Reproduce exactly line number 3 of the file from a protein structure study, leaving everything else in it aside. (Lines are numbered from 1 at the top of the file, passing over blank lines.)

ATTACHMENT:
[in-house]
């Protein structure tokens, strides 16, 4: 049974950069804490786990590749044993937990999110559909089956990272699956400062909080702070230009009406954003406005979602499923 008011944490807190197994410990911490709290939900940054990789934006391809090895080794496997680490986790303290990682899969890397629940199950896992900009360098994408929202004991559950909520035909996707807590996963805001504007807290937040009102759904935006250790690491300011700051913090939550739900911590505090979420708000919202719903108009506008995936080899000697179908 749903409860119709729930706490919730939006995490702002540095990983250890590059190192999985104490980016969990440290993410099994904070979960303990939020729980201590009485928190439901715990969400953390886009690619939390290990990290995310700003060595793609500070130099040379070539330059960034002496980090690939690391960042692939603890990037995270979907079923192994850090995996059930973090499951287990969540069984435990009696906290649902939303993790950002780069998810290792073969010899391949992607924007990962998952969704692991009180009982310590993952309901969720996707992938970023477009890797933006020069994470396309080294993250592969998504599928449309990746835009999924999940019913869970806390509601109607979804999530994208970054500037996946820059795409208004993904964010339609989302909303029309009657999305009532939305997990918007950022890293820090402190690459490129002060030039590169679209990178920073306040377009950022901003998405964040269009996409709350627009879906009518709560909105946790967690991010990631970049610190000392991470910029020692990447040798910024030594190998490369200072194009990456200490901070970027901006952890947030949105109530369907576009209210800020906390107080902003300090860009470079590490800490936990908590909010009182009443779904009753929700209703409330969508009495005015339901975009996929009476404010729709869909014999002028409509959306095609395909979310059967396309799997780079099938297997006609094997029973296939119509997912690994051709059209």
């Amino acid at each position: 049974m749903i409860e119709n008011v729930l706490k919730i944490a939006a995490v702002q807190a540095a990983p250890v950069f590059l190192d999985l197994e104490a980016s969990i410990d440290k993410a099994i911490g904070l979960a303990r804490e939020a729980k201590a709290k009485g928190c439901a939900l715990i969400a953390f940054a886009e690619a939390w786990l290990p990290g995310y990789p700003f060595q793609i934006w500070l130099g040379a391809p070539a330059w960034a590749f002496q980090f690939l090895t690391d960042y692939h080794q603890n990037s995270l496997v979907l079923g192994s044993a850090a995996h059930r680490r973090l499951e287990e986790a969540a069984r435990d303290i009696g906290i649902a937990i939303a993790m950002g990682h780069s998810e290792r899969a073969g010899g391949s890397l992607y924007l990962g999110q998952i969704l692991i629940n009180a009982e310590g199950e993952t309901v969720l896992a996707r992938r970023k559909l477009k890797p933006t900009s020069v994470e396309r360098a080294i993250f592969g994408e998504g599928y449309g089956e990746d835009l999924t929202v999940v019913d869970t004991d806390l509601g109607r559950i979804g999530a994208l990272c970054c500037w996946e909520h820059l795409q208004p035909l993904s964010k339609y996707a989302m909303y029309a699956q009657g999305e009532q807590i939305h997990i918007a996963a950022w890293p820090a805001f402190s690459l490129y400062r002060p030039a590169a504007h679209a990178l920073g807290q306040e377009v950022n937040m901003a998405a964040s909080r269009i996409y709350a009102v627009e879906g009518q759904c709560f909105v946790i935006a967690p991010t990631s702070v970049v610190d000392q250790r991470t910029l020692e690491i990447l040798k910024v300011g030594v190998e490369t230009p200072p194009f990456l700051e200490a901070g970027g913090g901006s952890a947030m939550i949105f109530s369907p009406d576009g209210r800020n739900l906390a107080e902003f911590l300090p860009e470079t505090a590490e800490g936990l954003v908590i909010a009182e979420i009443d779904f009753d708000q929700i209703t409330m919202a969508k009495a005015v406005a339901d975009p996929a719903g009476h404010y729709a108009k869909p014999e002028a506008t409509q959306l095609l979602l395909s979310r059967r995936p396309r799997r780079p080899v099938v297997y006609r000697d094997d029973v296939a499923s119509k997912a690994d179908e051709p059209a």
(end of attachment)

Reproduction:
């Amino acid at each position: 049974m749903i409860e119709n008011v729930l706490k919730i944490a939006a995490v702002q807190a540095a990983p250890v950069f590059l190192d999985l197994e104490a980016s969990i410990d440290k993410a099994i911490g904070l979960a303990r804490e939020a729980k201590a709290k009485g928190c439901a939900l715990i969400a953390f940054a886009e690619a939390w786990l290990p990290g995310y990789p700003f060595q793609i934006w500070l130099g040379a391809p070539a330059w960034a590749f002496q980090f690939l090895t690391d960042y692939h080794q603890n990037s995270l496997v979907l079923g192994s044993a850090a995996h059930r680490r973090l499951e287990e986790a969540a069984r435990d303290i009696g906290i649902a937990i939303a993790m950002g990682h780069s998810e290792r899969a073969g010899g391949s890397l992607y924007l990962g999110q998952i969704l692991i629940n009180a009982e310590g199950e993952t309901v969720l896992a996707r992938r970023k559909l477009k890797p933006t900009s020069v994470e396309r360098a080294i993250f592969g994408e998504g599928y449309g089956e990746d835009l999924t929202v999940v019913d869970t004991d806390l509601g109607r559950i979804g999530a994208l990272c970054c500037w996946e909520h820059l795409q208004p035909l993904s964010k339609y996707a989302m909303y029309a699956q009657g999305e009532q807590i939305h997990i918007a996963a950022w890293p820090a805001f402190s690459l490129y400062r002060p030039a590169a504007h679209a990178l920073g807290q306040e377009v950022n937040m901003a998405a964040s909080r269009i996409y709350a009102v627009e879906g009518q759904c709560f909105v946790i935006a967690p991010t990631s702070v970049v610190d000392q250790r991470t910029l020692e690491i990447l040798k910024v300011g030594v190998e490369t230009p200072p194009f990456l700051e200490a901070g970027g913090g901006s952890a947030m939550i949105f109530s369907p009406d576009g209210r800020n739900l906390a107080e902003f911590l300090p860009e470079t505090a590490e800490g936990l954003v908590i909010a009182e979420i009443d779904f009753d708000q929700i209703t409330m919202a969508k009495a005015v406005a339901d975009p996929a719903g009476h404010y729709a108009k869909p014999e002028a506008t409509q959306l095609l979602l395909s979310r059967r995936p396309r799997r780079p080899v099938v297997y006609r000697d094997d029973v296939a499923s119509k997912a690994d179908e051709p059209a």